Chris Adler: It is.
Eyal Levi: In a good way.
Chris Adler: So that’s it. We’re really excited about getting to work with these guys, and hopefully everybody will be hearing a lot more about them now that they’ve got some muscle behind them.
Eyal Levi: That’s killer. So, speaking of that, you not liking to stay idle. One thing that I’ve heard about you for years now … way back to even 2005 when my band almost signed to Prosthetic and E.J., E.J. the main guy at Prosthetic was telling me about Lamb of God, he would basically talk about you a lot. He’d be like, “Chris is the business guy in that band. Like, that guy’s a brain. Like, that wouldn’t … nothing would be happening unless, without his, without his mind.”
Eyal Levi: And he’d say things like that and then … and I paid attention to that, and so then I remember a few years later, the producer edition or whatever it was called for Sacrament came out, and I was like, “Wow, that’s a really good idea.” That was way ahead of it’s time. And I just paid attention to Lamb of God marketing, and I know that there’s a whole team behind it, but obviously, I also knew that none of that stuff happened without the band. None of that happened independently of the band.
Eyal Levi: And so the guy told me repeatedly that you were the guy int eh band who was behind a lot of that stuff, and so I followed you, and that you’re an avid clinician and I heard that you and your wife, I don’t know if you guys still do this, had started a company that ran fan clubs-
Chris Adler: Yup.
Eyal Levi: For bigger bands. I remember hearing about that in like 2008, 2009 and so I’ve always heard that you were a very entrepreneurially minded musician. And so I just wanted to talk about that a little bit and see if you define yourself that way, or where that even comes from.
Chris Adler: Yeah, I’m blushing. Certainly part of it is not wanting to just be idle. But it’s from the outside, I’m sure as we all know, this whole thing is a lot more glamorous than it is on the inside. So a lot of the things that I got into were certainly creative ideas, but they were out of some necessity of having either the band stand out a little bit in doing things a little bit differently. Taking tours, putting tours together that some people would say didn’t make sense, but it allowed, at the time, kids that were coming to the, to our show, to not see basically the same band four times in a row, having other bands on the bill. And also, expanded our fan base quite a lot by turning their fans onto kinda who we are.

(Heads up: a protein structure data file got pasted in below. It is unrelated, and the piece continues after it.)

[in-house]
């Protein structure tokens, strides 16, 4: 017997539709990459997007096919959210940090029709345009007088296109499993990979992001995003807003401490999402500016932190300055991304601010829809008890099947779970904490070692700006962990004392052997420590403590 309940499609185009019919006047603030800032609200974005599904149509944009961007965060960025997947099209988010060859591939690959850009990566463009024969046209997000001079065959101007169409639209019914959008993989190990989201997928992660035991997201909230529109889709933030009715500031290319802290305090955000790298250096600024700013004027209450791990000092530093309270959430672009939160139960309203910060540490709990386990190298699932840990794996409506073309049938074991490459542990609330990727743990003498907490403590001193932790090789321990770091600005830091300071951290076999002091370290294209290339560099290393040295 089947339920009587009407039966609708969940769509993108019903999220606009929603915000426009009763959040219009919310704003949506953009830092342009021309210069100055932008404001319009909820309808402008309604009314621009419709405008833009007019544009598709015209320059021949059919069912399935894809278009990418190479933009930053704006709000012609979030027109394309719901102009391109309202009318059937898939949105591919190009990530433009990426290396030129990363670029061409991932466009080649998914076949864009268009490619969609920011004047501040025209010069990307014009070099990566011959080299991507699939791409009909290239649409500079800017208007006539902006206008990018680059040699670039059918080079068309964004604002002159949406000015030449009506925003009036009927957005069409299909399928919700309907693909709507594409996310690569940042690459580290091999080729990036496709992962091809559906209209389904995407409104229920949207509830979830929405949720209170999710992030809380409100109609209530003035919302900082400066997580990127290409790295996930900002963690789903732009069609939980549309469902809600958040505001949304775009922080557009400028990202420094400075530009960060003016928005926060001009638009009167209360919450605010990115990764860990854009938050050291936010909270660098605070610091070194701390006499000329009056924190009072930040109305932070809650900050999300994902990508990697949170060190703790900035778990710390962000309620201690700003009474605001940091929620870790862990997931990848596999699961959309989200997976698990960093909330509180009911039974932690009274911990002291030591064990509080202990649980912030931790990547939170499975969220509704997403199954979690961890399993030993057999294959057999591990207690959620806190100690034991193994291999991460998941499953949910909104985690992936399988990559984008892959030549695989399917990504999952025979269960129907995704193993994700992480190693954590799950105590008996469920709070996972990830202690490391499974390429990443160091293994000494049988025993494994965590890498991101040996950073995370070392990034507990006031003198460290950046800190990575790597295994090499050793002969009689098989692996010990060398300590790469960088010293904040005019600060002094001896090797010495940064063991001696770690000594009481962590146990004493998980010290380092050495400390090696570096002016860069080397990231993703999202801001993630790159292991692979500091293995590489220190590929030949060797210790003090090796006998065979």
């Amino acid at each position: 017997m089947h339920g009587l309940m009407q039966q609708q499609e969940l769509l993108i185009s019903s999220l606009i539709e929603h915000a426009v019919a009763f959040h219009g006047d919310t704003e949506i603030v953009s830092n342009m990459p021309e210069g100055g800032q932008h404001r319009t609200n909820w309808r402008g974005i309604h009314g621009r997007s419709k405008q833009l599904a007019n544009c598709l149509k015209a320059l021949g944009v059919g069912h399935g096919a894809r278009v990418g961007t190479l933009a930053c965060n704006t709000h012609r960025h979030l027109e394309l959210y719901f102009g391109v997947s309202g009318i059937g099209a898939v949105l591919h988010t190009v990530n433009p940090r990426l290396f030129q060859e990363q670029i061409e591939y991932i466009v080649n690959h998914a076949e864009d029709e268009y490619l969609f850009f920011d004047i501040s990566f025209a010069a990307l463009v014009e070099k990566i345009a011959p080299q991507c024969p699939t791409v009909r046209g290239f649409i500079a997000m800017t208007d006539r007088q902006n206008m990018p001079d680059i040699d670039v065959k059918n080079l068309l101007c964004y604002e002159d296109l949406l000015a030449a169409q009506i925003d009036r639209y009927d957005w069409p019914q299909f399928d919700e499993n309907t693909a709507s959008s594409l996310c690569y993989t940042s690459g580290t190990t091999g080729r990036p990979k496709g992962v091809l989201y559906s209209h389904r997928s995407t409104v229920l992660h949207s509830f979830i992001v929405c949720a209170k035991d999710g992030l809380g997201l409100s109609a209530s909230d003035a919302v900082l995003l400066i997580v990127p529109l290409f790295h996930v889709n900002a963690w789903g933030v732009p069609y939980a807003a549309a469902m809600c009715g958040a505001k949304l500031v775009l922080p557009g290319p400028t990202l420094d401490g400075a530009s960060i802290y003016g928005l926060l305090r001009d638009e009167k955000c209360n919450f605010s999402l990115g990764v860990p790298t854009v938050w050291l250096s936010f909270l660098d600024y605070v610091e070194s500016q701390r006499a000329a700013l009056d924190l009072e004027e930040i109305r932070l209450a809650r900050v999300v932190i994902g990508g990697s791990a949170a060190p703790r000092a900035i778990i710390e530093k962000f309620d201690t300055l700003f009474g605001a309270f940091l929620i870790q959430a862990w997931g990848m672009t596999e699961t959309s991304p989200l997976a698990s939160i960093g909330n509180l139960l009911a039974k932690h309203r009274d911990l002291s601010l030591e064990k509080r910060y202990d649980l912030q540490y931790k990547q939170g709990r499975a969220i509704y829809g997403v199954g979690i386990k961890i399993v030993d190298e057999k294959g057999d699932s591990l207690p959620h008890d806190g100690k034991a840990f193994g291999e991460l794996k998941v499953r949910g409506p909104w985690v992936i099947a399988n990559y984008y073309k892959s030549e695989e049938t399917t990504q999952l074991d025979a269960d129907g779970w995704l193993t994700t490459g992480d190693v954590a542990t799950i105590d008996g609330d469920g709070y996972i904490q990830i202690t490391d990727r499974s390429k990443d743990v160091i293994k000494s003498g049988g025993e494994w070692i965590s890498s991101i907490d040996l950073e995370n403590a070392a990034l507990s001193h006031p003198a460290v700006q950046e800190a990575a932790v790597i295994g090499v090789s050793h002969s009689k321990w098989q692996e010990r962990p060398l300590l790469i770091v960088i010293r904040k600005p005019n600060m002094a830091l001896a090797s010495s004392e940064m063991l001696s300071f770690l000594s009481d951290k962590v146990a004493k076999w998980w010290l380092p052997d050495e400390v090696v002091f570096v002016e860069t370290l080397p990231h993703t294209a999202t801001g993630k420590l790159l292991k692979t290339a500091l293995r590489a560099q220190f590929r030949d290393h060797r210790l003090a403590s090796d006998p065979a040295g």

Chris Adler: But, for me personally, then I went into, I wrote a couple books about kinda the making of some of these albums, and have always been answering the phone to working with other projects and doing whatever I can. Not only to keep myself busy, but again, it’s as big as Lamb of God is, or however big you think they are, we are all kind of just a couple days away from getting back on the roof or being a bartender or finding a second job.
Chris Adler: It’s just really, by the time everything kind of trickles down and is divided by five, there’s just not a lot there. So, I gotta eat. I gotta pay the rent. I wanna feed my kid. Make sure she’s got her school supplies and shit like that, so it’s far from lifestyles of the rich and famous. I have to keep busy, really out of necessity.
Eyal Levi: But yeah, sure, but a lot of musicians in, at similar levels or a little higher or lower of whatever, a lot of musicians also have families and lives but don’t do all that stuff. Like, they just rely on their band. Which I think is really stupid, but I’ve learned that I can think that it’s stupid but I think that some people are just wired to be entrepreneurial and some people aren’t. And you can’t make someone be that way, so I think, I just think that some people just have that in them.
Chris Adler: And I think-
Eyal Levi: And some don’t.
Chris Adler: We may have talked about this a little bit earlier, but even talking to my mom or dad about the same kinda thing, I’ve always told them that my brother, Willy, is incredibly talented. In fact, he has all the talent, but he didn’t really get any of the motivation, and I got all the motivation and very little talent. So I was motivated to not only kind of figure out how to play the drums and do it really well, but that obviously carries over and spills over into every other aspect of my life where the …
Chris Adler: I don’t know, man. I think you’re right. I guess I’m wired that way. I just can’t sit around and play games or whatever. I’m very interested in finding a way to navigate this creative endeavor and keep us all afloat.
Eyal Levi: Do you … One thing I know that it’s like this for me, and I’ve talked to a lot of people who are also wired this way, but honestly, I have big visions for the future. Always have and have always followed the, whether or not people told me they were unrealistic. If I logically could see them working out. If I could reconcile it with my own doubts, but at the end of the day, one of the biggest motivators for me is abject fear.
Eyal Levi: This could all fall apart, and I’d have to get a job or bad shit would happen. Life would fall apart. It’s just this never ending fear of just things going away.